Antidepressants: 7 Must-Read Studies For Patients And Psychologists

Do antidepressant do more harm than good?

Do antidepressant do more harm than good?

While people are no more depressed now than they were 20 years ago, antidepressant use has tripled in this period.

Despite the surge, relatively little is known about how they work.

There is scant evidence that they ‘correct a chemical imbalance in the brain’, as drug marketers claim.

This raises many question, including:

  • Do antidepressants do more harm than good?
  • Do they really improve people’s quality of life compared with not taking them?
  • How easy or hard is it to come off them?
  • What is the best way to quit?

Below are 7 studies from the members-only section of PsyBlog that try to answer these questions, and more:

(If you are not already, find out how to become a PsyBlog member here.)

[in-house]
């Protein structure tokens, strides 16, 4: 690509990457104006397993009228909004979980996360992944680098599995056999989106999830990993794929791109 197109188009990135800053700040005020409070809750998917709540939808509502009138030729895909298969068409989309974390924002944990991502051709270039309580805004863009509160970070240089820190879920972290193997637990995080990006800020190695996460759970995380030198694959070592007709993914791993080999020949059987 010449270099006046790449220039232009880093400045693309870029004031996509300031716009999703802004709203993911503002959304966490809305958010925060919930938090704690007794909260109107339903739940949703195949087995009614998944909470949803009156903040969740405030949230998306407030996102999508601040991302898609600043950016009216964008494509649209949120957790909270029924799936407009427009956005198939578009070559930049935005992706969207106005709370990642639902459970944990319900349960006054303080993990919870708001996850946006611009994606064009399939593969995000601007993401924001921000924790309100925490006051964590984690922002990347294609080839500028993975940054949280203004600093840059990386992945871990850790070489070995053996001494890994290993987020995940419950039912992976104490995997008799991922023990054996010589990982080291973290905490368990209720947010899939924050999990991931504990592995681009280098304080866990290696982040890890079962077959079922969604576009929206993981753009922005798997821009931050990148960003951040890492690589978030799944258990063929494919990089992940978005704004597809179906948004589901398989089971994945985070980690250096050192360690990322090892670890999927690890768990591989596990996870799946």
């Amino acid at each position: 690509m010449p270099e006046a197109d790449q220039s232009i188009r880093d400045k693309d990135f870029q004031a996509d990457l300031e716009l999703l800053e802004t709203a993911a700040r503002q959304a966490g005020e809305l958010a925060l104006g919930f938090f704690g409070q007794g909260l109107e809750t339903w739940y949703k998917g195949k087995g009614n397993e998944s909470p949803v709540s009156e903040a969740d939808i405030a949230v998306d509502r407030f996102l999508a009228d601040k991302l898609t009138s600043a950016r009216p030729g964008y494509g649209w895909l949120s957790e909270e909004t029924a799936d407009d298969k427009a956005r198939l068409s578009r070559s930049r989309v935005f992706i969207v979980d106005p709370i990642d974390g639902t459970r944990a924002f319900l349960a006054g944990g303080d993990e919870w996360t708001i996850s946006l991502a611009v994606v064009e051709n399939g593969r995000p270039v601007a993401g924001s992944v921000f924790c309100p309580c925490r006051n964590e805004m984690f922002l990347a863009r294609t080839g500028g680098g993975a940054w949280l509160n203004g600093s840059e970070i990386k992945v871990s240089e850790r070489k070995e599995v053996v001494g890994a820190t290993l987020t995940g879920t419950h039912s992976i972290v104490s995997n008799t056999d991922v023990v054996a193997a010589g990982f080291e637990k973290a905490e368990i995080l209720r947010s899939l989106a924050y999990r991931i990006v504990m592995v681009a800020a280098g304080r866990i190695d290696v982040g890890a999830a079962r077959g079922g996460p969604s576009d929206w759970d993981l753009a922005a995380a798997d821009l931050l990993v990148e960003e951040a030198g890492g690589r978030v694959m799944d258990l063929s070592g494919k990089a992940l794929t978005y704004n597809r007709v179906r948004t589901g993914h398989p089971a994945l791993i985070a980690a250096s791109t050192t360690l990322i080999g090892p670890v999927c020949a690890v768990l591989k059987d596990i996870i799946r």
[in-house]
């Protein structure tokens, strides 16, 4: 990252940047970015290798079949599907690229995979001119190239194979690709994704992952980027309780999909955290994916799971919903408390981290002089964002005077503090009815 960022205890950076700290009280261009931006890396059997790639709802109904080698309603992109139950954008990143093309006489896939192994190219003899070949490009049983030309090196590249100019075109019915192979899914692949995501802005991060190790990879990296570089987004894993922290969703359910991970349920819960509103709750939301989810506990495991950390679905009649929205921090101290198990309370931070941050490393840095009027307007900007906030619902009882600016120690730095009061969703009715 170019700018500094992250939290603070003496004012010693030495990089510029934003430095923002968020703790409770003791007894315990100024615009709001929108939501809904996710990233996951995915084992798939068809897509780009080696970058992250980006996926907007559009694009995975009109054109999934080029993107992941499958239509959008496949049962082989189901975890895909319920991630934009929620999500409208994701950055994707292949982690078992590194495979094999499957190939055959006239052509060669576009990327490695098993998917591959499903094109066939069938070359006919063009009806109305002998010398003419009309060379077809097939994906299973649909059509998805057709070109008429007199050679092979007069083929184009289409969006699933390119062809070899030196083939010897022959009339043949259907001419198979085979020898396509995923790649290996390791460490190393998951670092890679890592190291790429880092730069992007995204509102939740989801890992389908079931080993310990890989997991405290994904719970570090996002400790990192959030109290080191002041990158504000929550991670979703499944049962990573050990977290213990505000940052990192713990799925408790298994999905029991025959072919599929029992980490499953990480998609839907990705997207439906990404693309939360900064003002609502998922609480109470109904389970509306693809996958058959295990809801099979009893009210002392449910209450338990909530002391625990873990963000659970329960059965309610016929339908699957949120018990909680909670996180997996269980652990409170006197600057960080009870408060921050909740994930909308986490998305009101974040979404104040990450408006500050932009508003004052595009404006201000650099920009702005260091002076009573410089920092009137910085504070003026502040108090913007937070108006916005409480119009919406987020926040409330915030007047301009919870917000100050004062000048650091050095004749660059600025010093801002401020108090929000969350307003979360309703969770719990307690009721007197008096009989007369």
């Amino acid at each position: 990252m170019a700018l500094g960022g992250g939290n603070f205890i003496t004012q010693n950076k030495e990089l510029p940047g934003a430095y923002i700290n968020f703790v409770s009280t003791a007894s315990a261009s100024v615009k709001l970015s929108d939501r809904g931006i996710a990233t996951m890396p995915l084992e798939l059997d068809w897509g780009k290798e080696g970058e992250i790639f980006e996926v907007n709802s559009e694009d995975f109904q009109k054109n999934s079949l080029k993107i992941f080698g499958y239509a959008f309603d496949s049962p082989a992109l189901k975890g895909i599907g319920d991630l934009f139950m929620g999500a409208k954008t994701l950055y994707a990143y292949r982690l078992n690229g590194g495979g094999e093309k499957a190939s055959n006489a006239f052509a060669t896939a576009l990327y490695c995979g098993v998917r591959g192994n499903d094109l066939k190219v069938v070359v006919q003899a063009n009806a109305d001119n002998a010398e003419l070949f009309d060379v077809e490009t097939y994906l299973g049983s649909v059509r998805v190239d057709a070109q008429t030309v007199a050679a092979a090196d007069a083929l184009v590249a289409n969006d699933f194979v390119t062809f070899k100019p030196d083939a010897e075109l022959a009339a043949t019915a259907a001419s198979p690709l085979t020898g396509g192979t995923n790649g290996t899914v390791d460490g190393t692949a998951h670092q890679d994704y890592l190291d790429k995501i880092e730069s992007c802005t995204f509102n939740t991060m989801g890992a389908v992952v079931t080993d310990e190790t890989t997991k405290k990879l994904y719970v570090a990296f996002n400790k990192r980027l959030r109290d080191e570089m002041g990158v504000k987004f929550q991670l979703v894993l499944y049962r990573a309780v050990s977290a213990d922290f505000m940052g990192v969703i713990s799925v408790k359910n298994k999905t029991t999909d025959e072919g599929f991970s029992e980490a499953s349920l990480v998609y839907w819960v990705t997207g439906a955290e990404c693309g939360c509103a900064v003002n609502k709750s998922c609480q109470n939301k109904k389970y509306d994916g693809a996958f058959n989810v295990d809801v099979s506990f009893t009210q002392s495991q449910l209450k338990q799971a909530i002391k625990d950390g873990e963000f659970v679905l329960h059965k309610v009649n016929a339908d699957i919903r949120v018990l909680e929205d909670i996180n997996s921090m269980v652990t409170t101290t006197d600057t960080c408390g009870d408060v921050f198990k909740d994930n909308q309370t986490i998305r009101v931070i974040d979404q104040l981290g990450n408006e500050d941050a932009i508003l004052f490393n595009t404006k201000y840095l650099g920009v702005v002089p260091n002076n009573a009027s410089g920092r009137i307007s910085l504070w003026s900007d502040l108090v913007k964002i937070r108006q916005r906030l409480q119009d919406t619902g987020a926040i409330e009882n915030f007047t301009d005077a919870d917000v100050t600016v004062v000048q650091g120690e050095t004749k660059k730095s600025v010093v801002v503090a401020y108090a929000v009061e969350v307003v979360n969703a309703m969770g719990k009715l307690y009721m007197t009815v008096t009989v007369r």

1. Antidepressants: Pros And Cons And How They Should Be Prescribed
  2. How Antidepressants Affect Long-Term Quality Of Life
  3. How Stopping Antidepressants Affects Relapse Risk
  4. Depression NOT Caused By Low Serotonin Levels, Large Review Finds
  5. The Real Risks Of Taking Antidepressants
  6. The Best Way To Quit Antidepressants
  7. Antidepressants Kill Positive Emotions Too: Why That’s Dangerous


Author: Jeremy Dean

Psychologist, Jeremy Dean, PhD is the founder and author of PsyBlog. He holds a doctorate in psychology from University College London and two other advanced degrees in psychology. He has been writing about scientific research on PsyBlog since 2004. He is also the author of the book "Making Habits, Breaking Habits" (Da Capo, 2013) and several ebooks.

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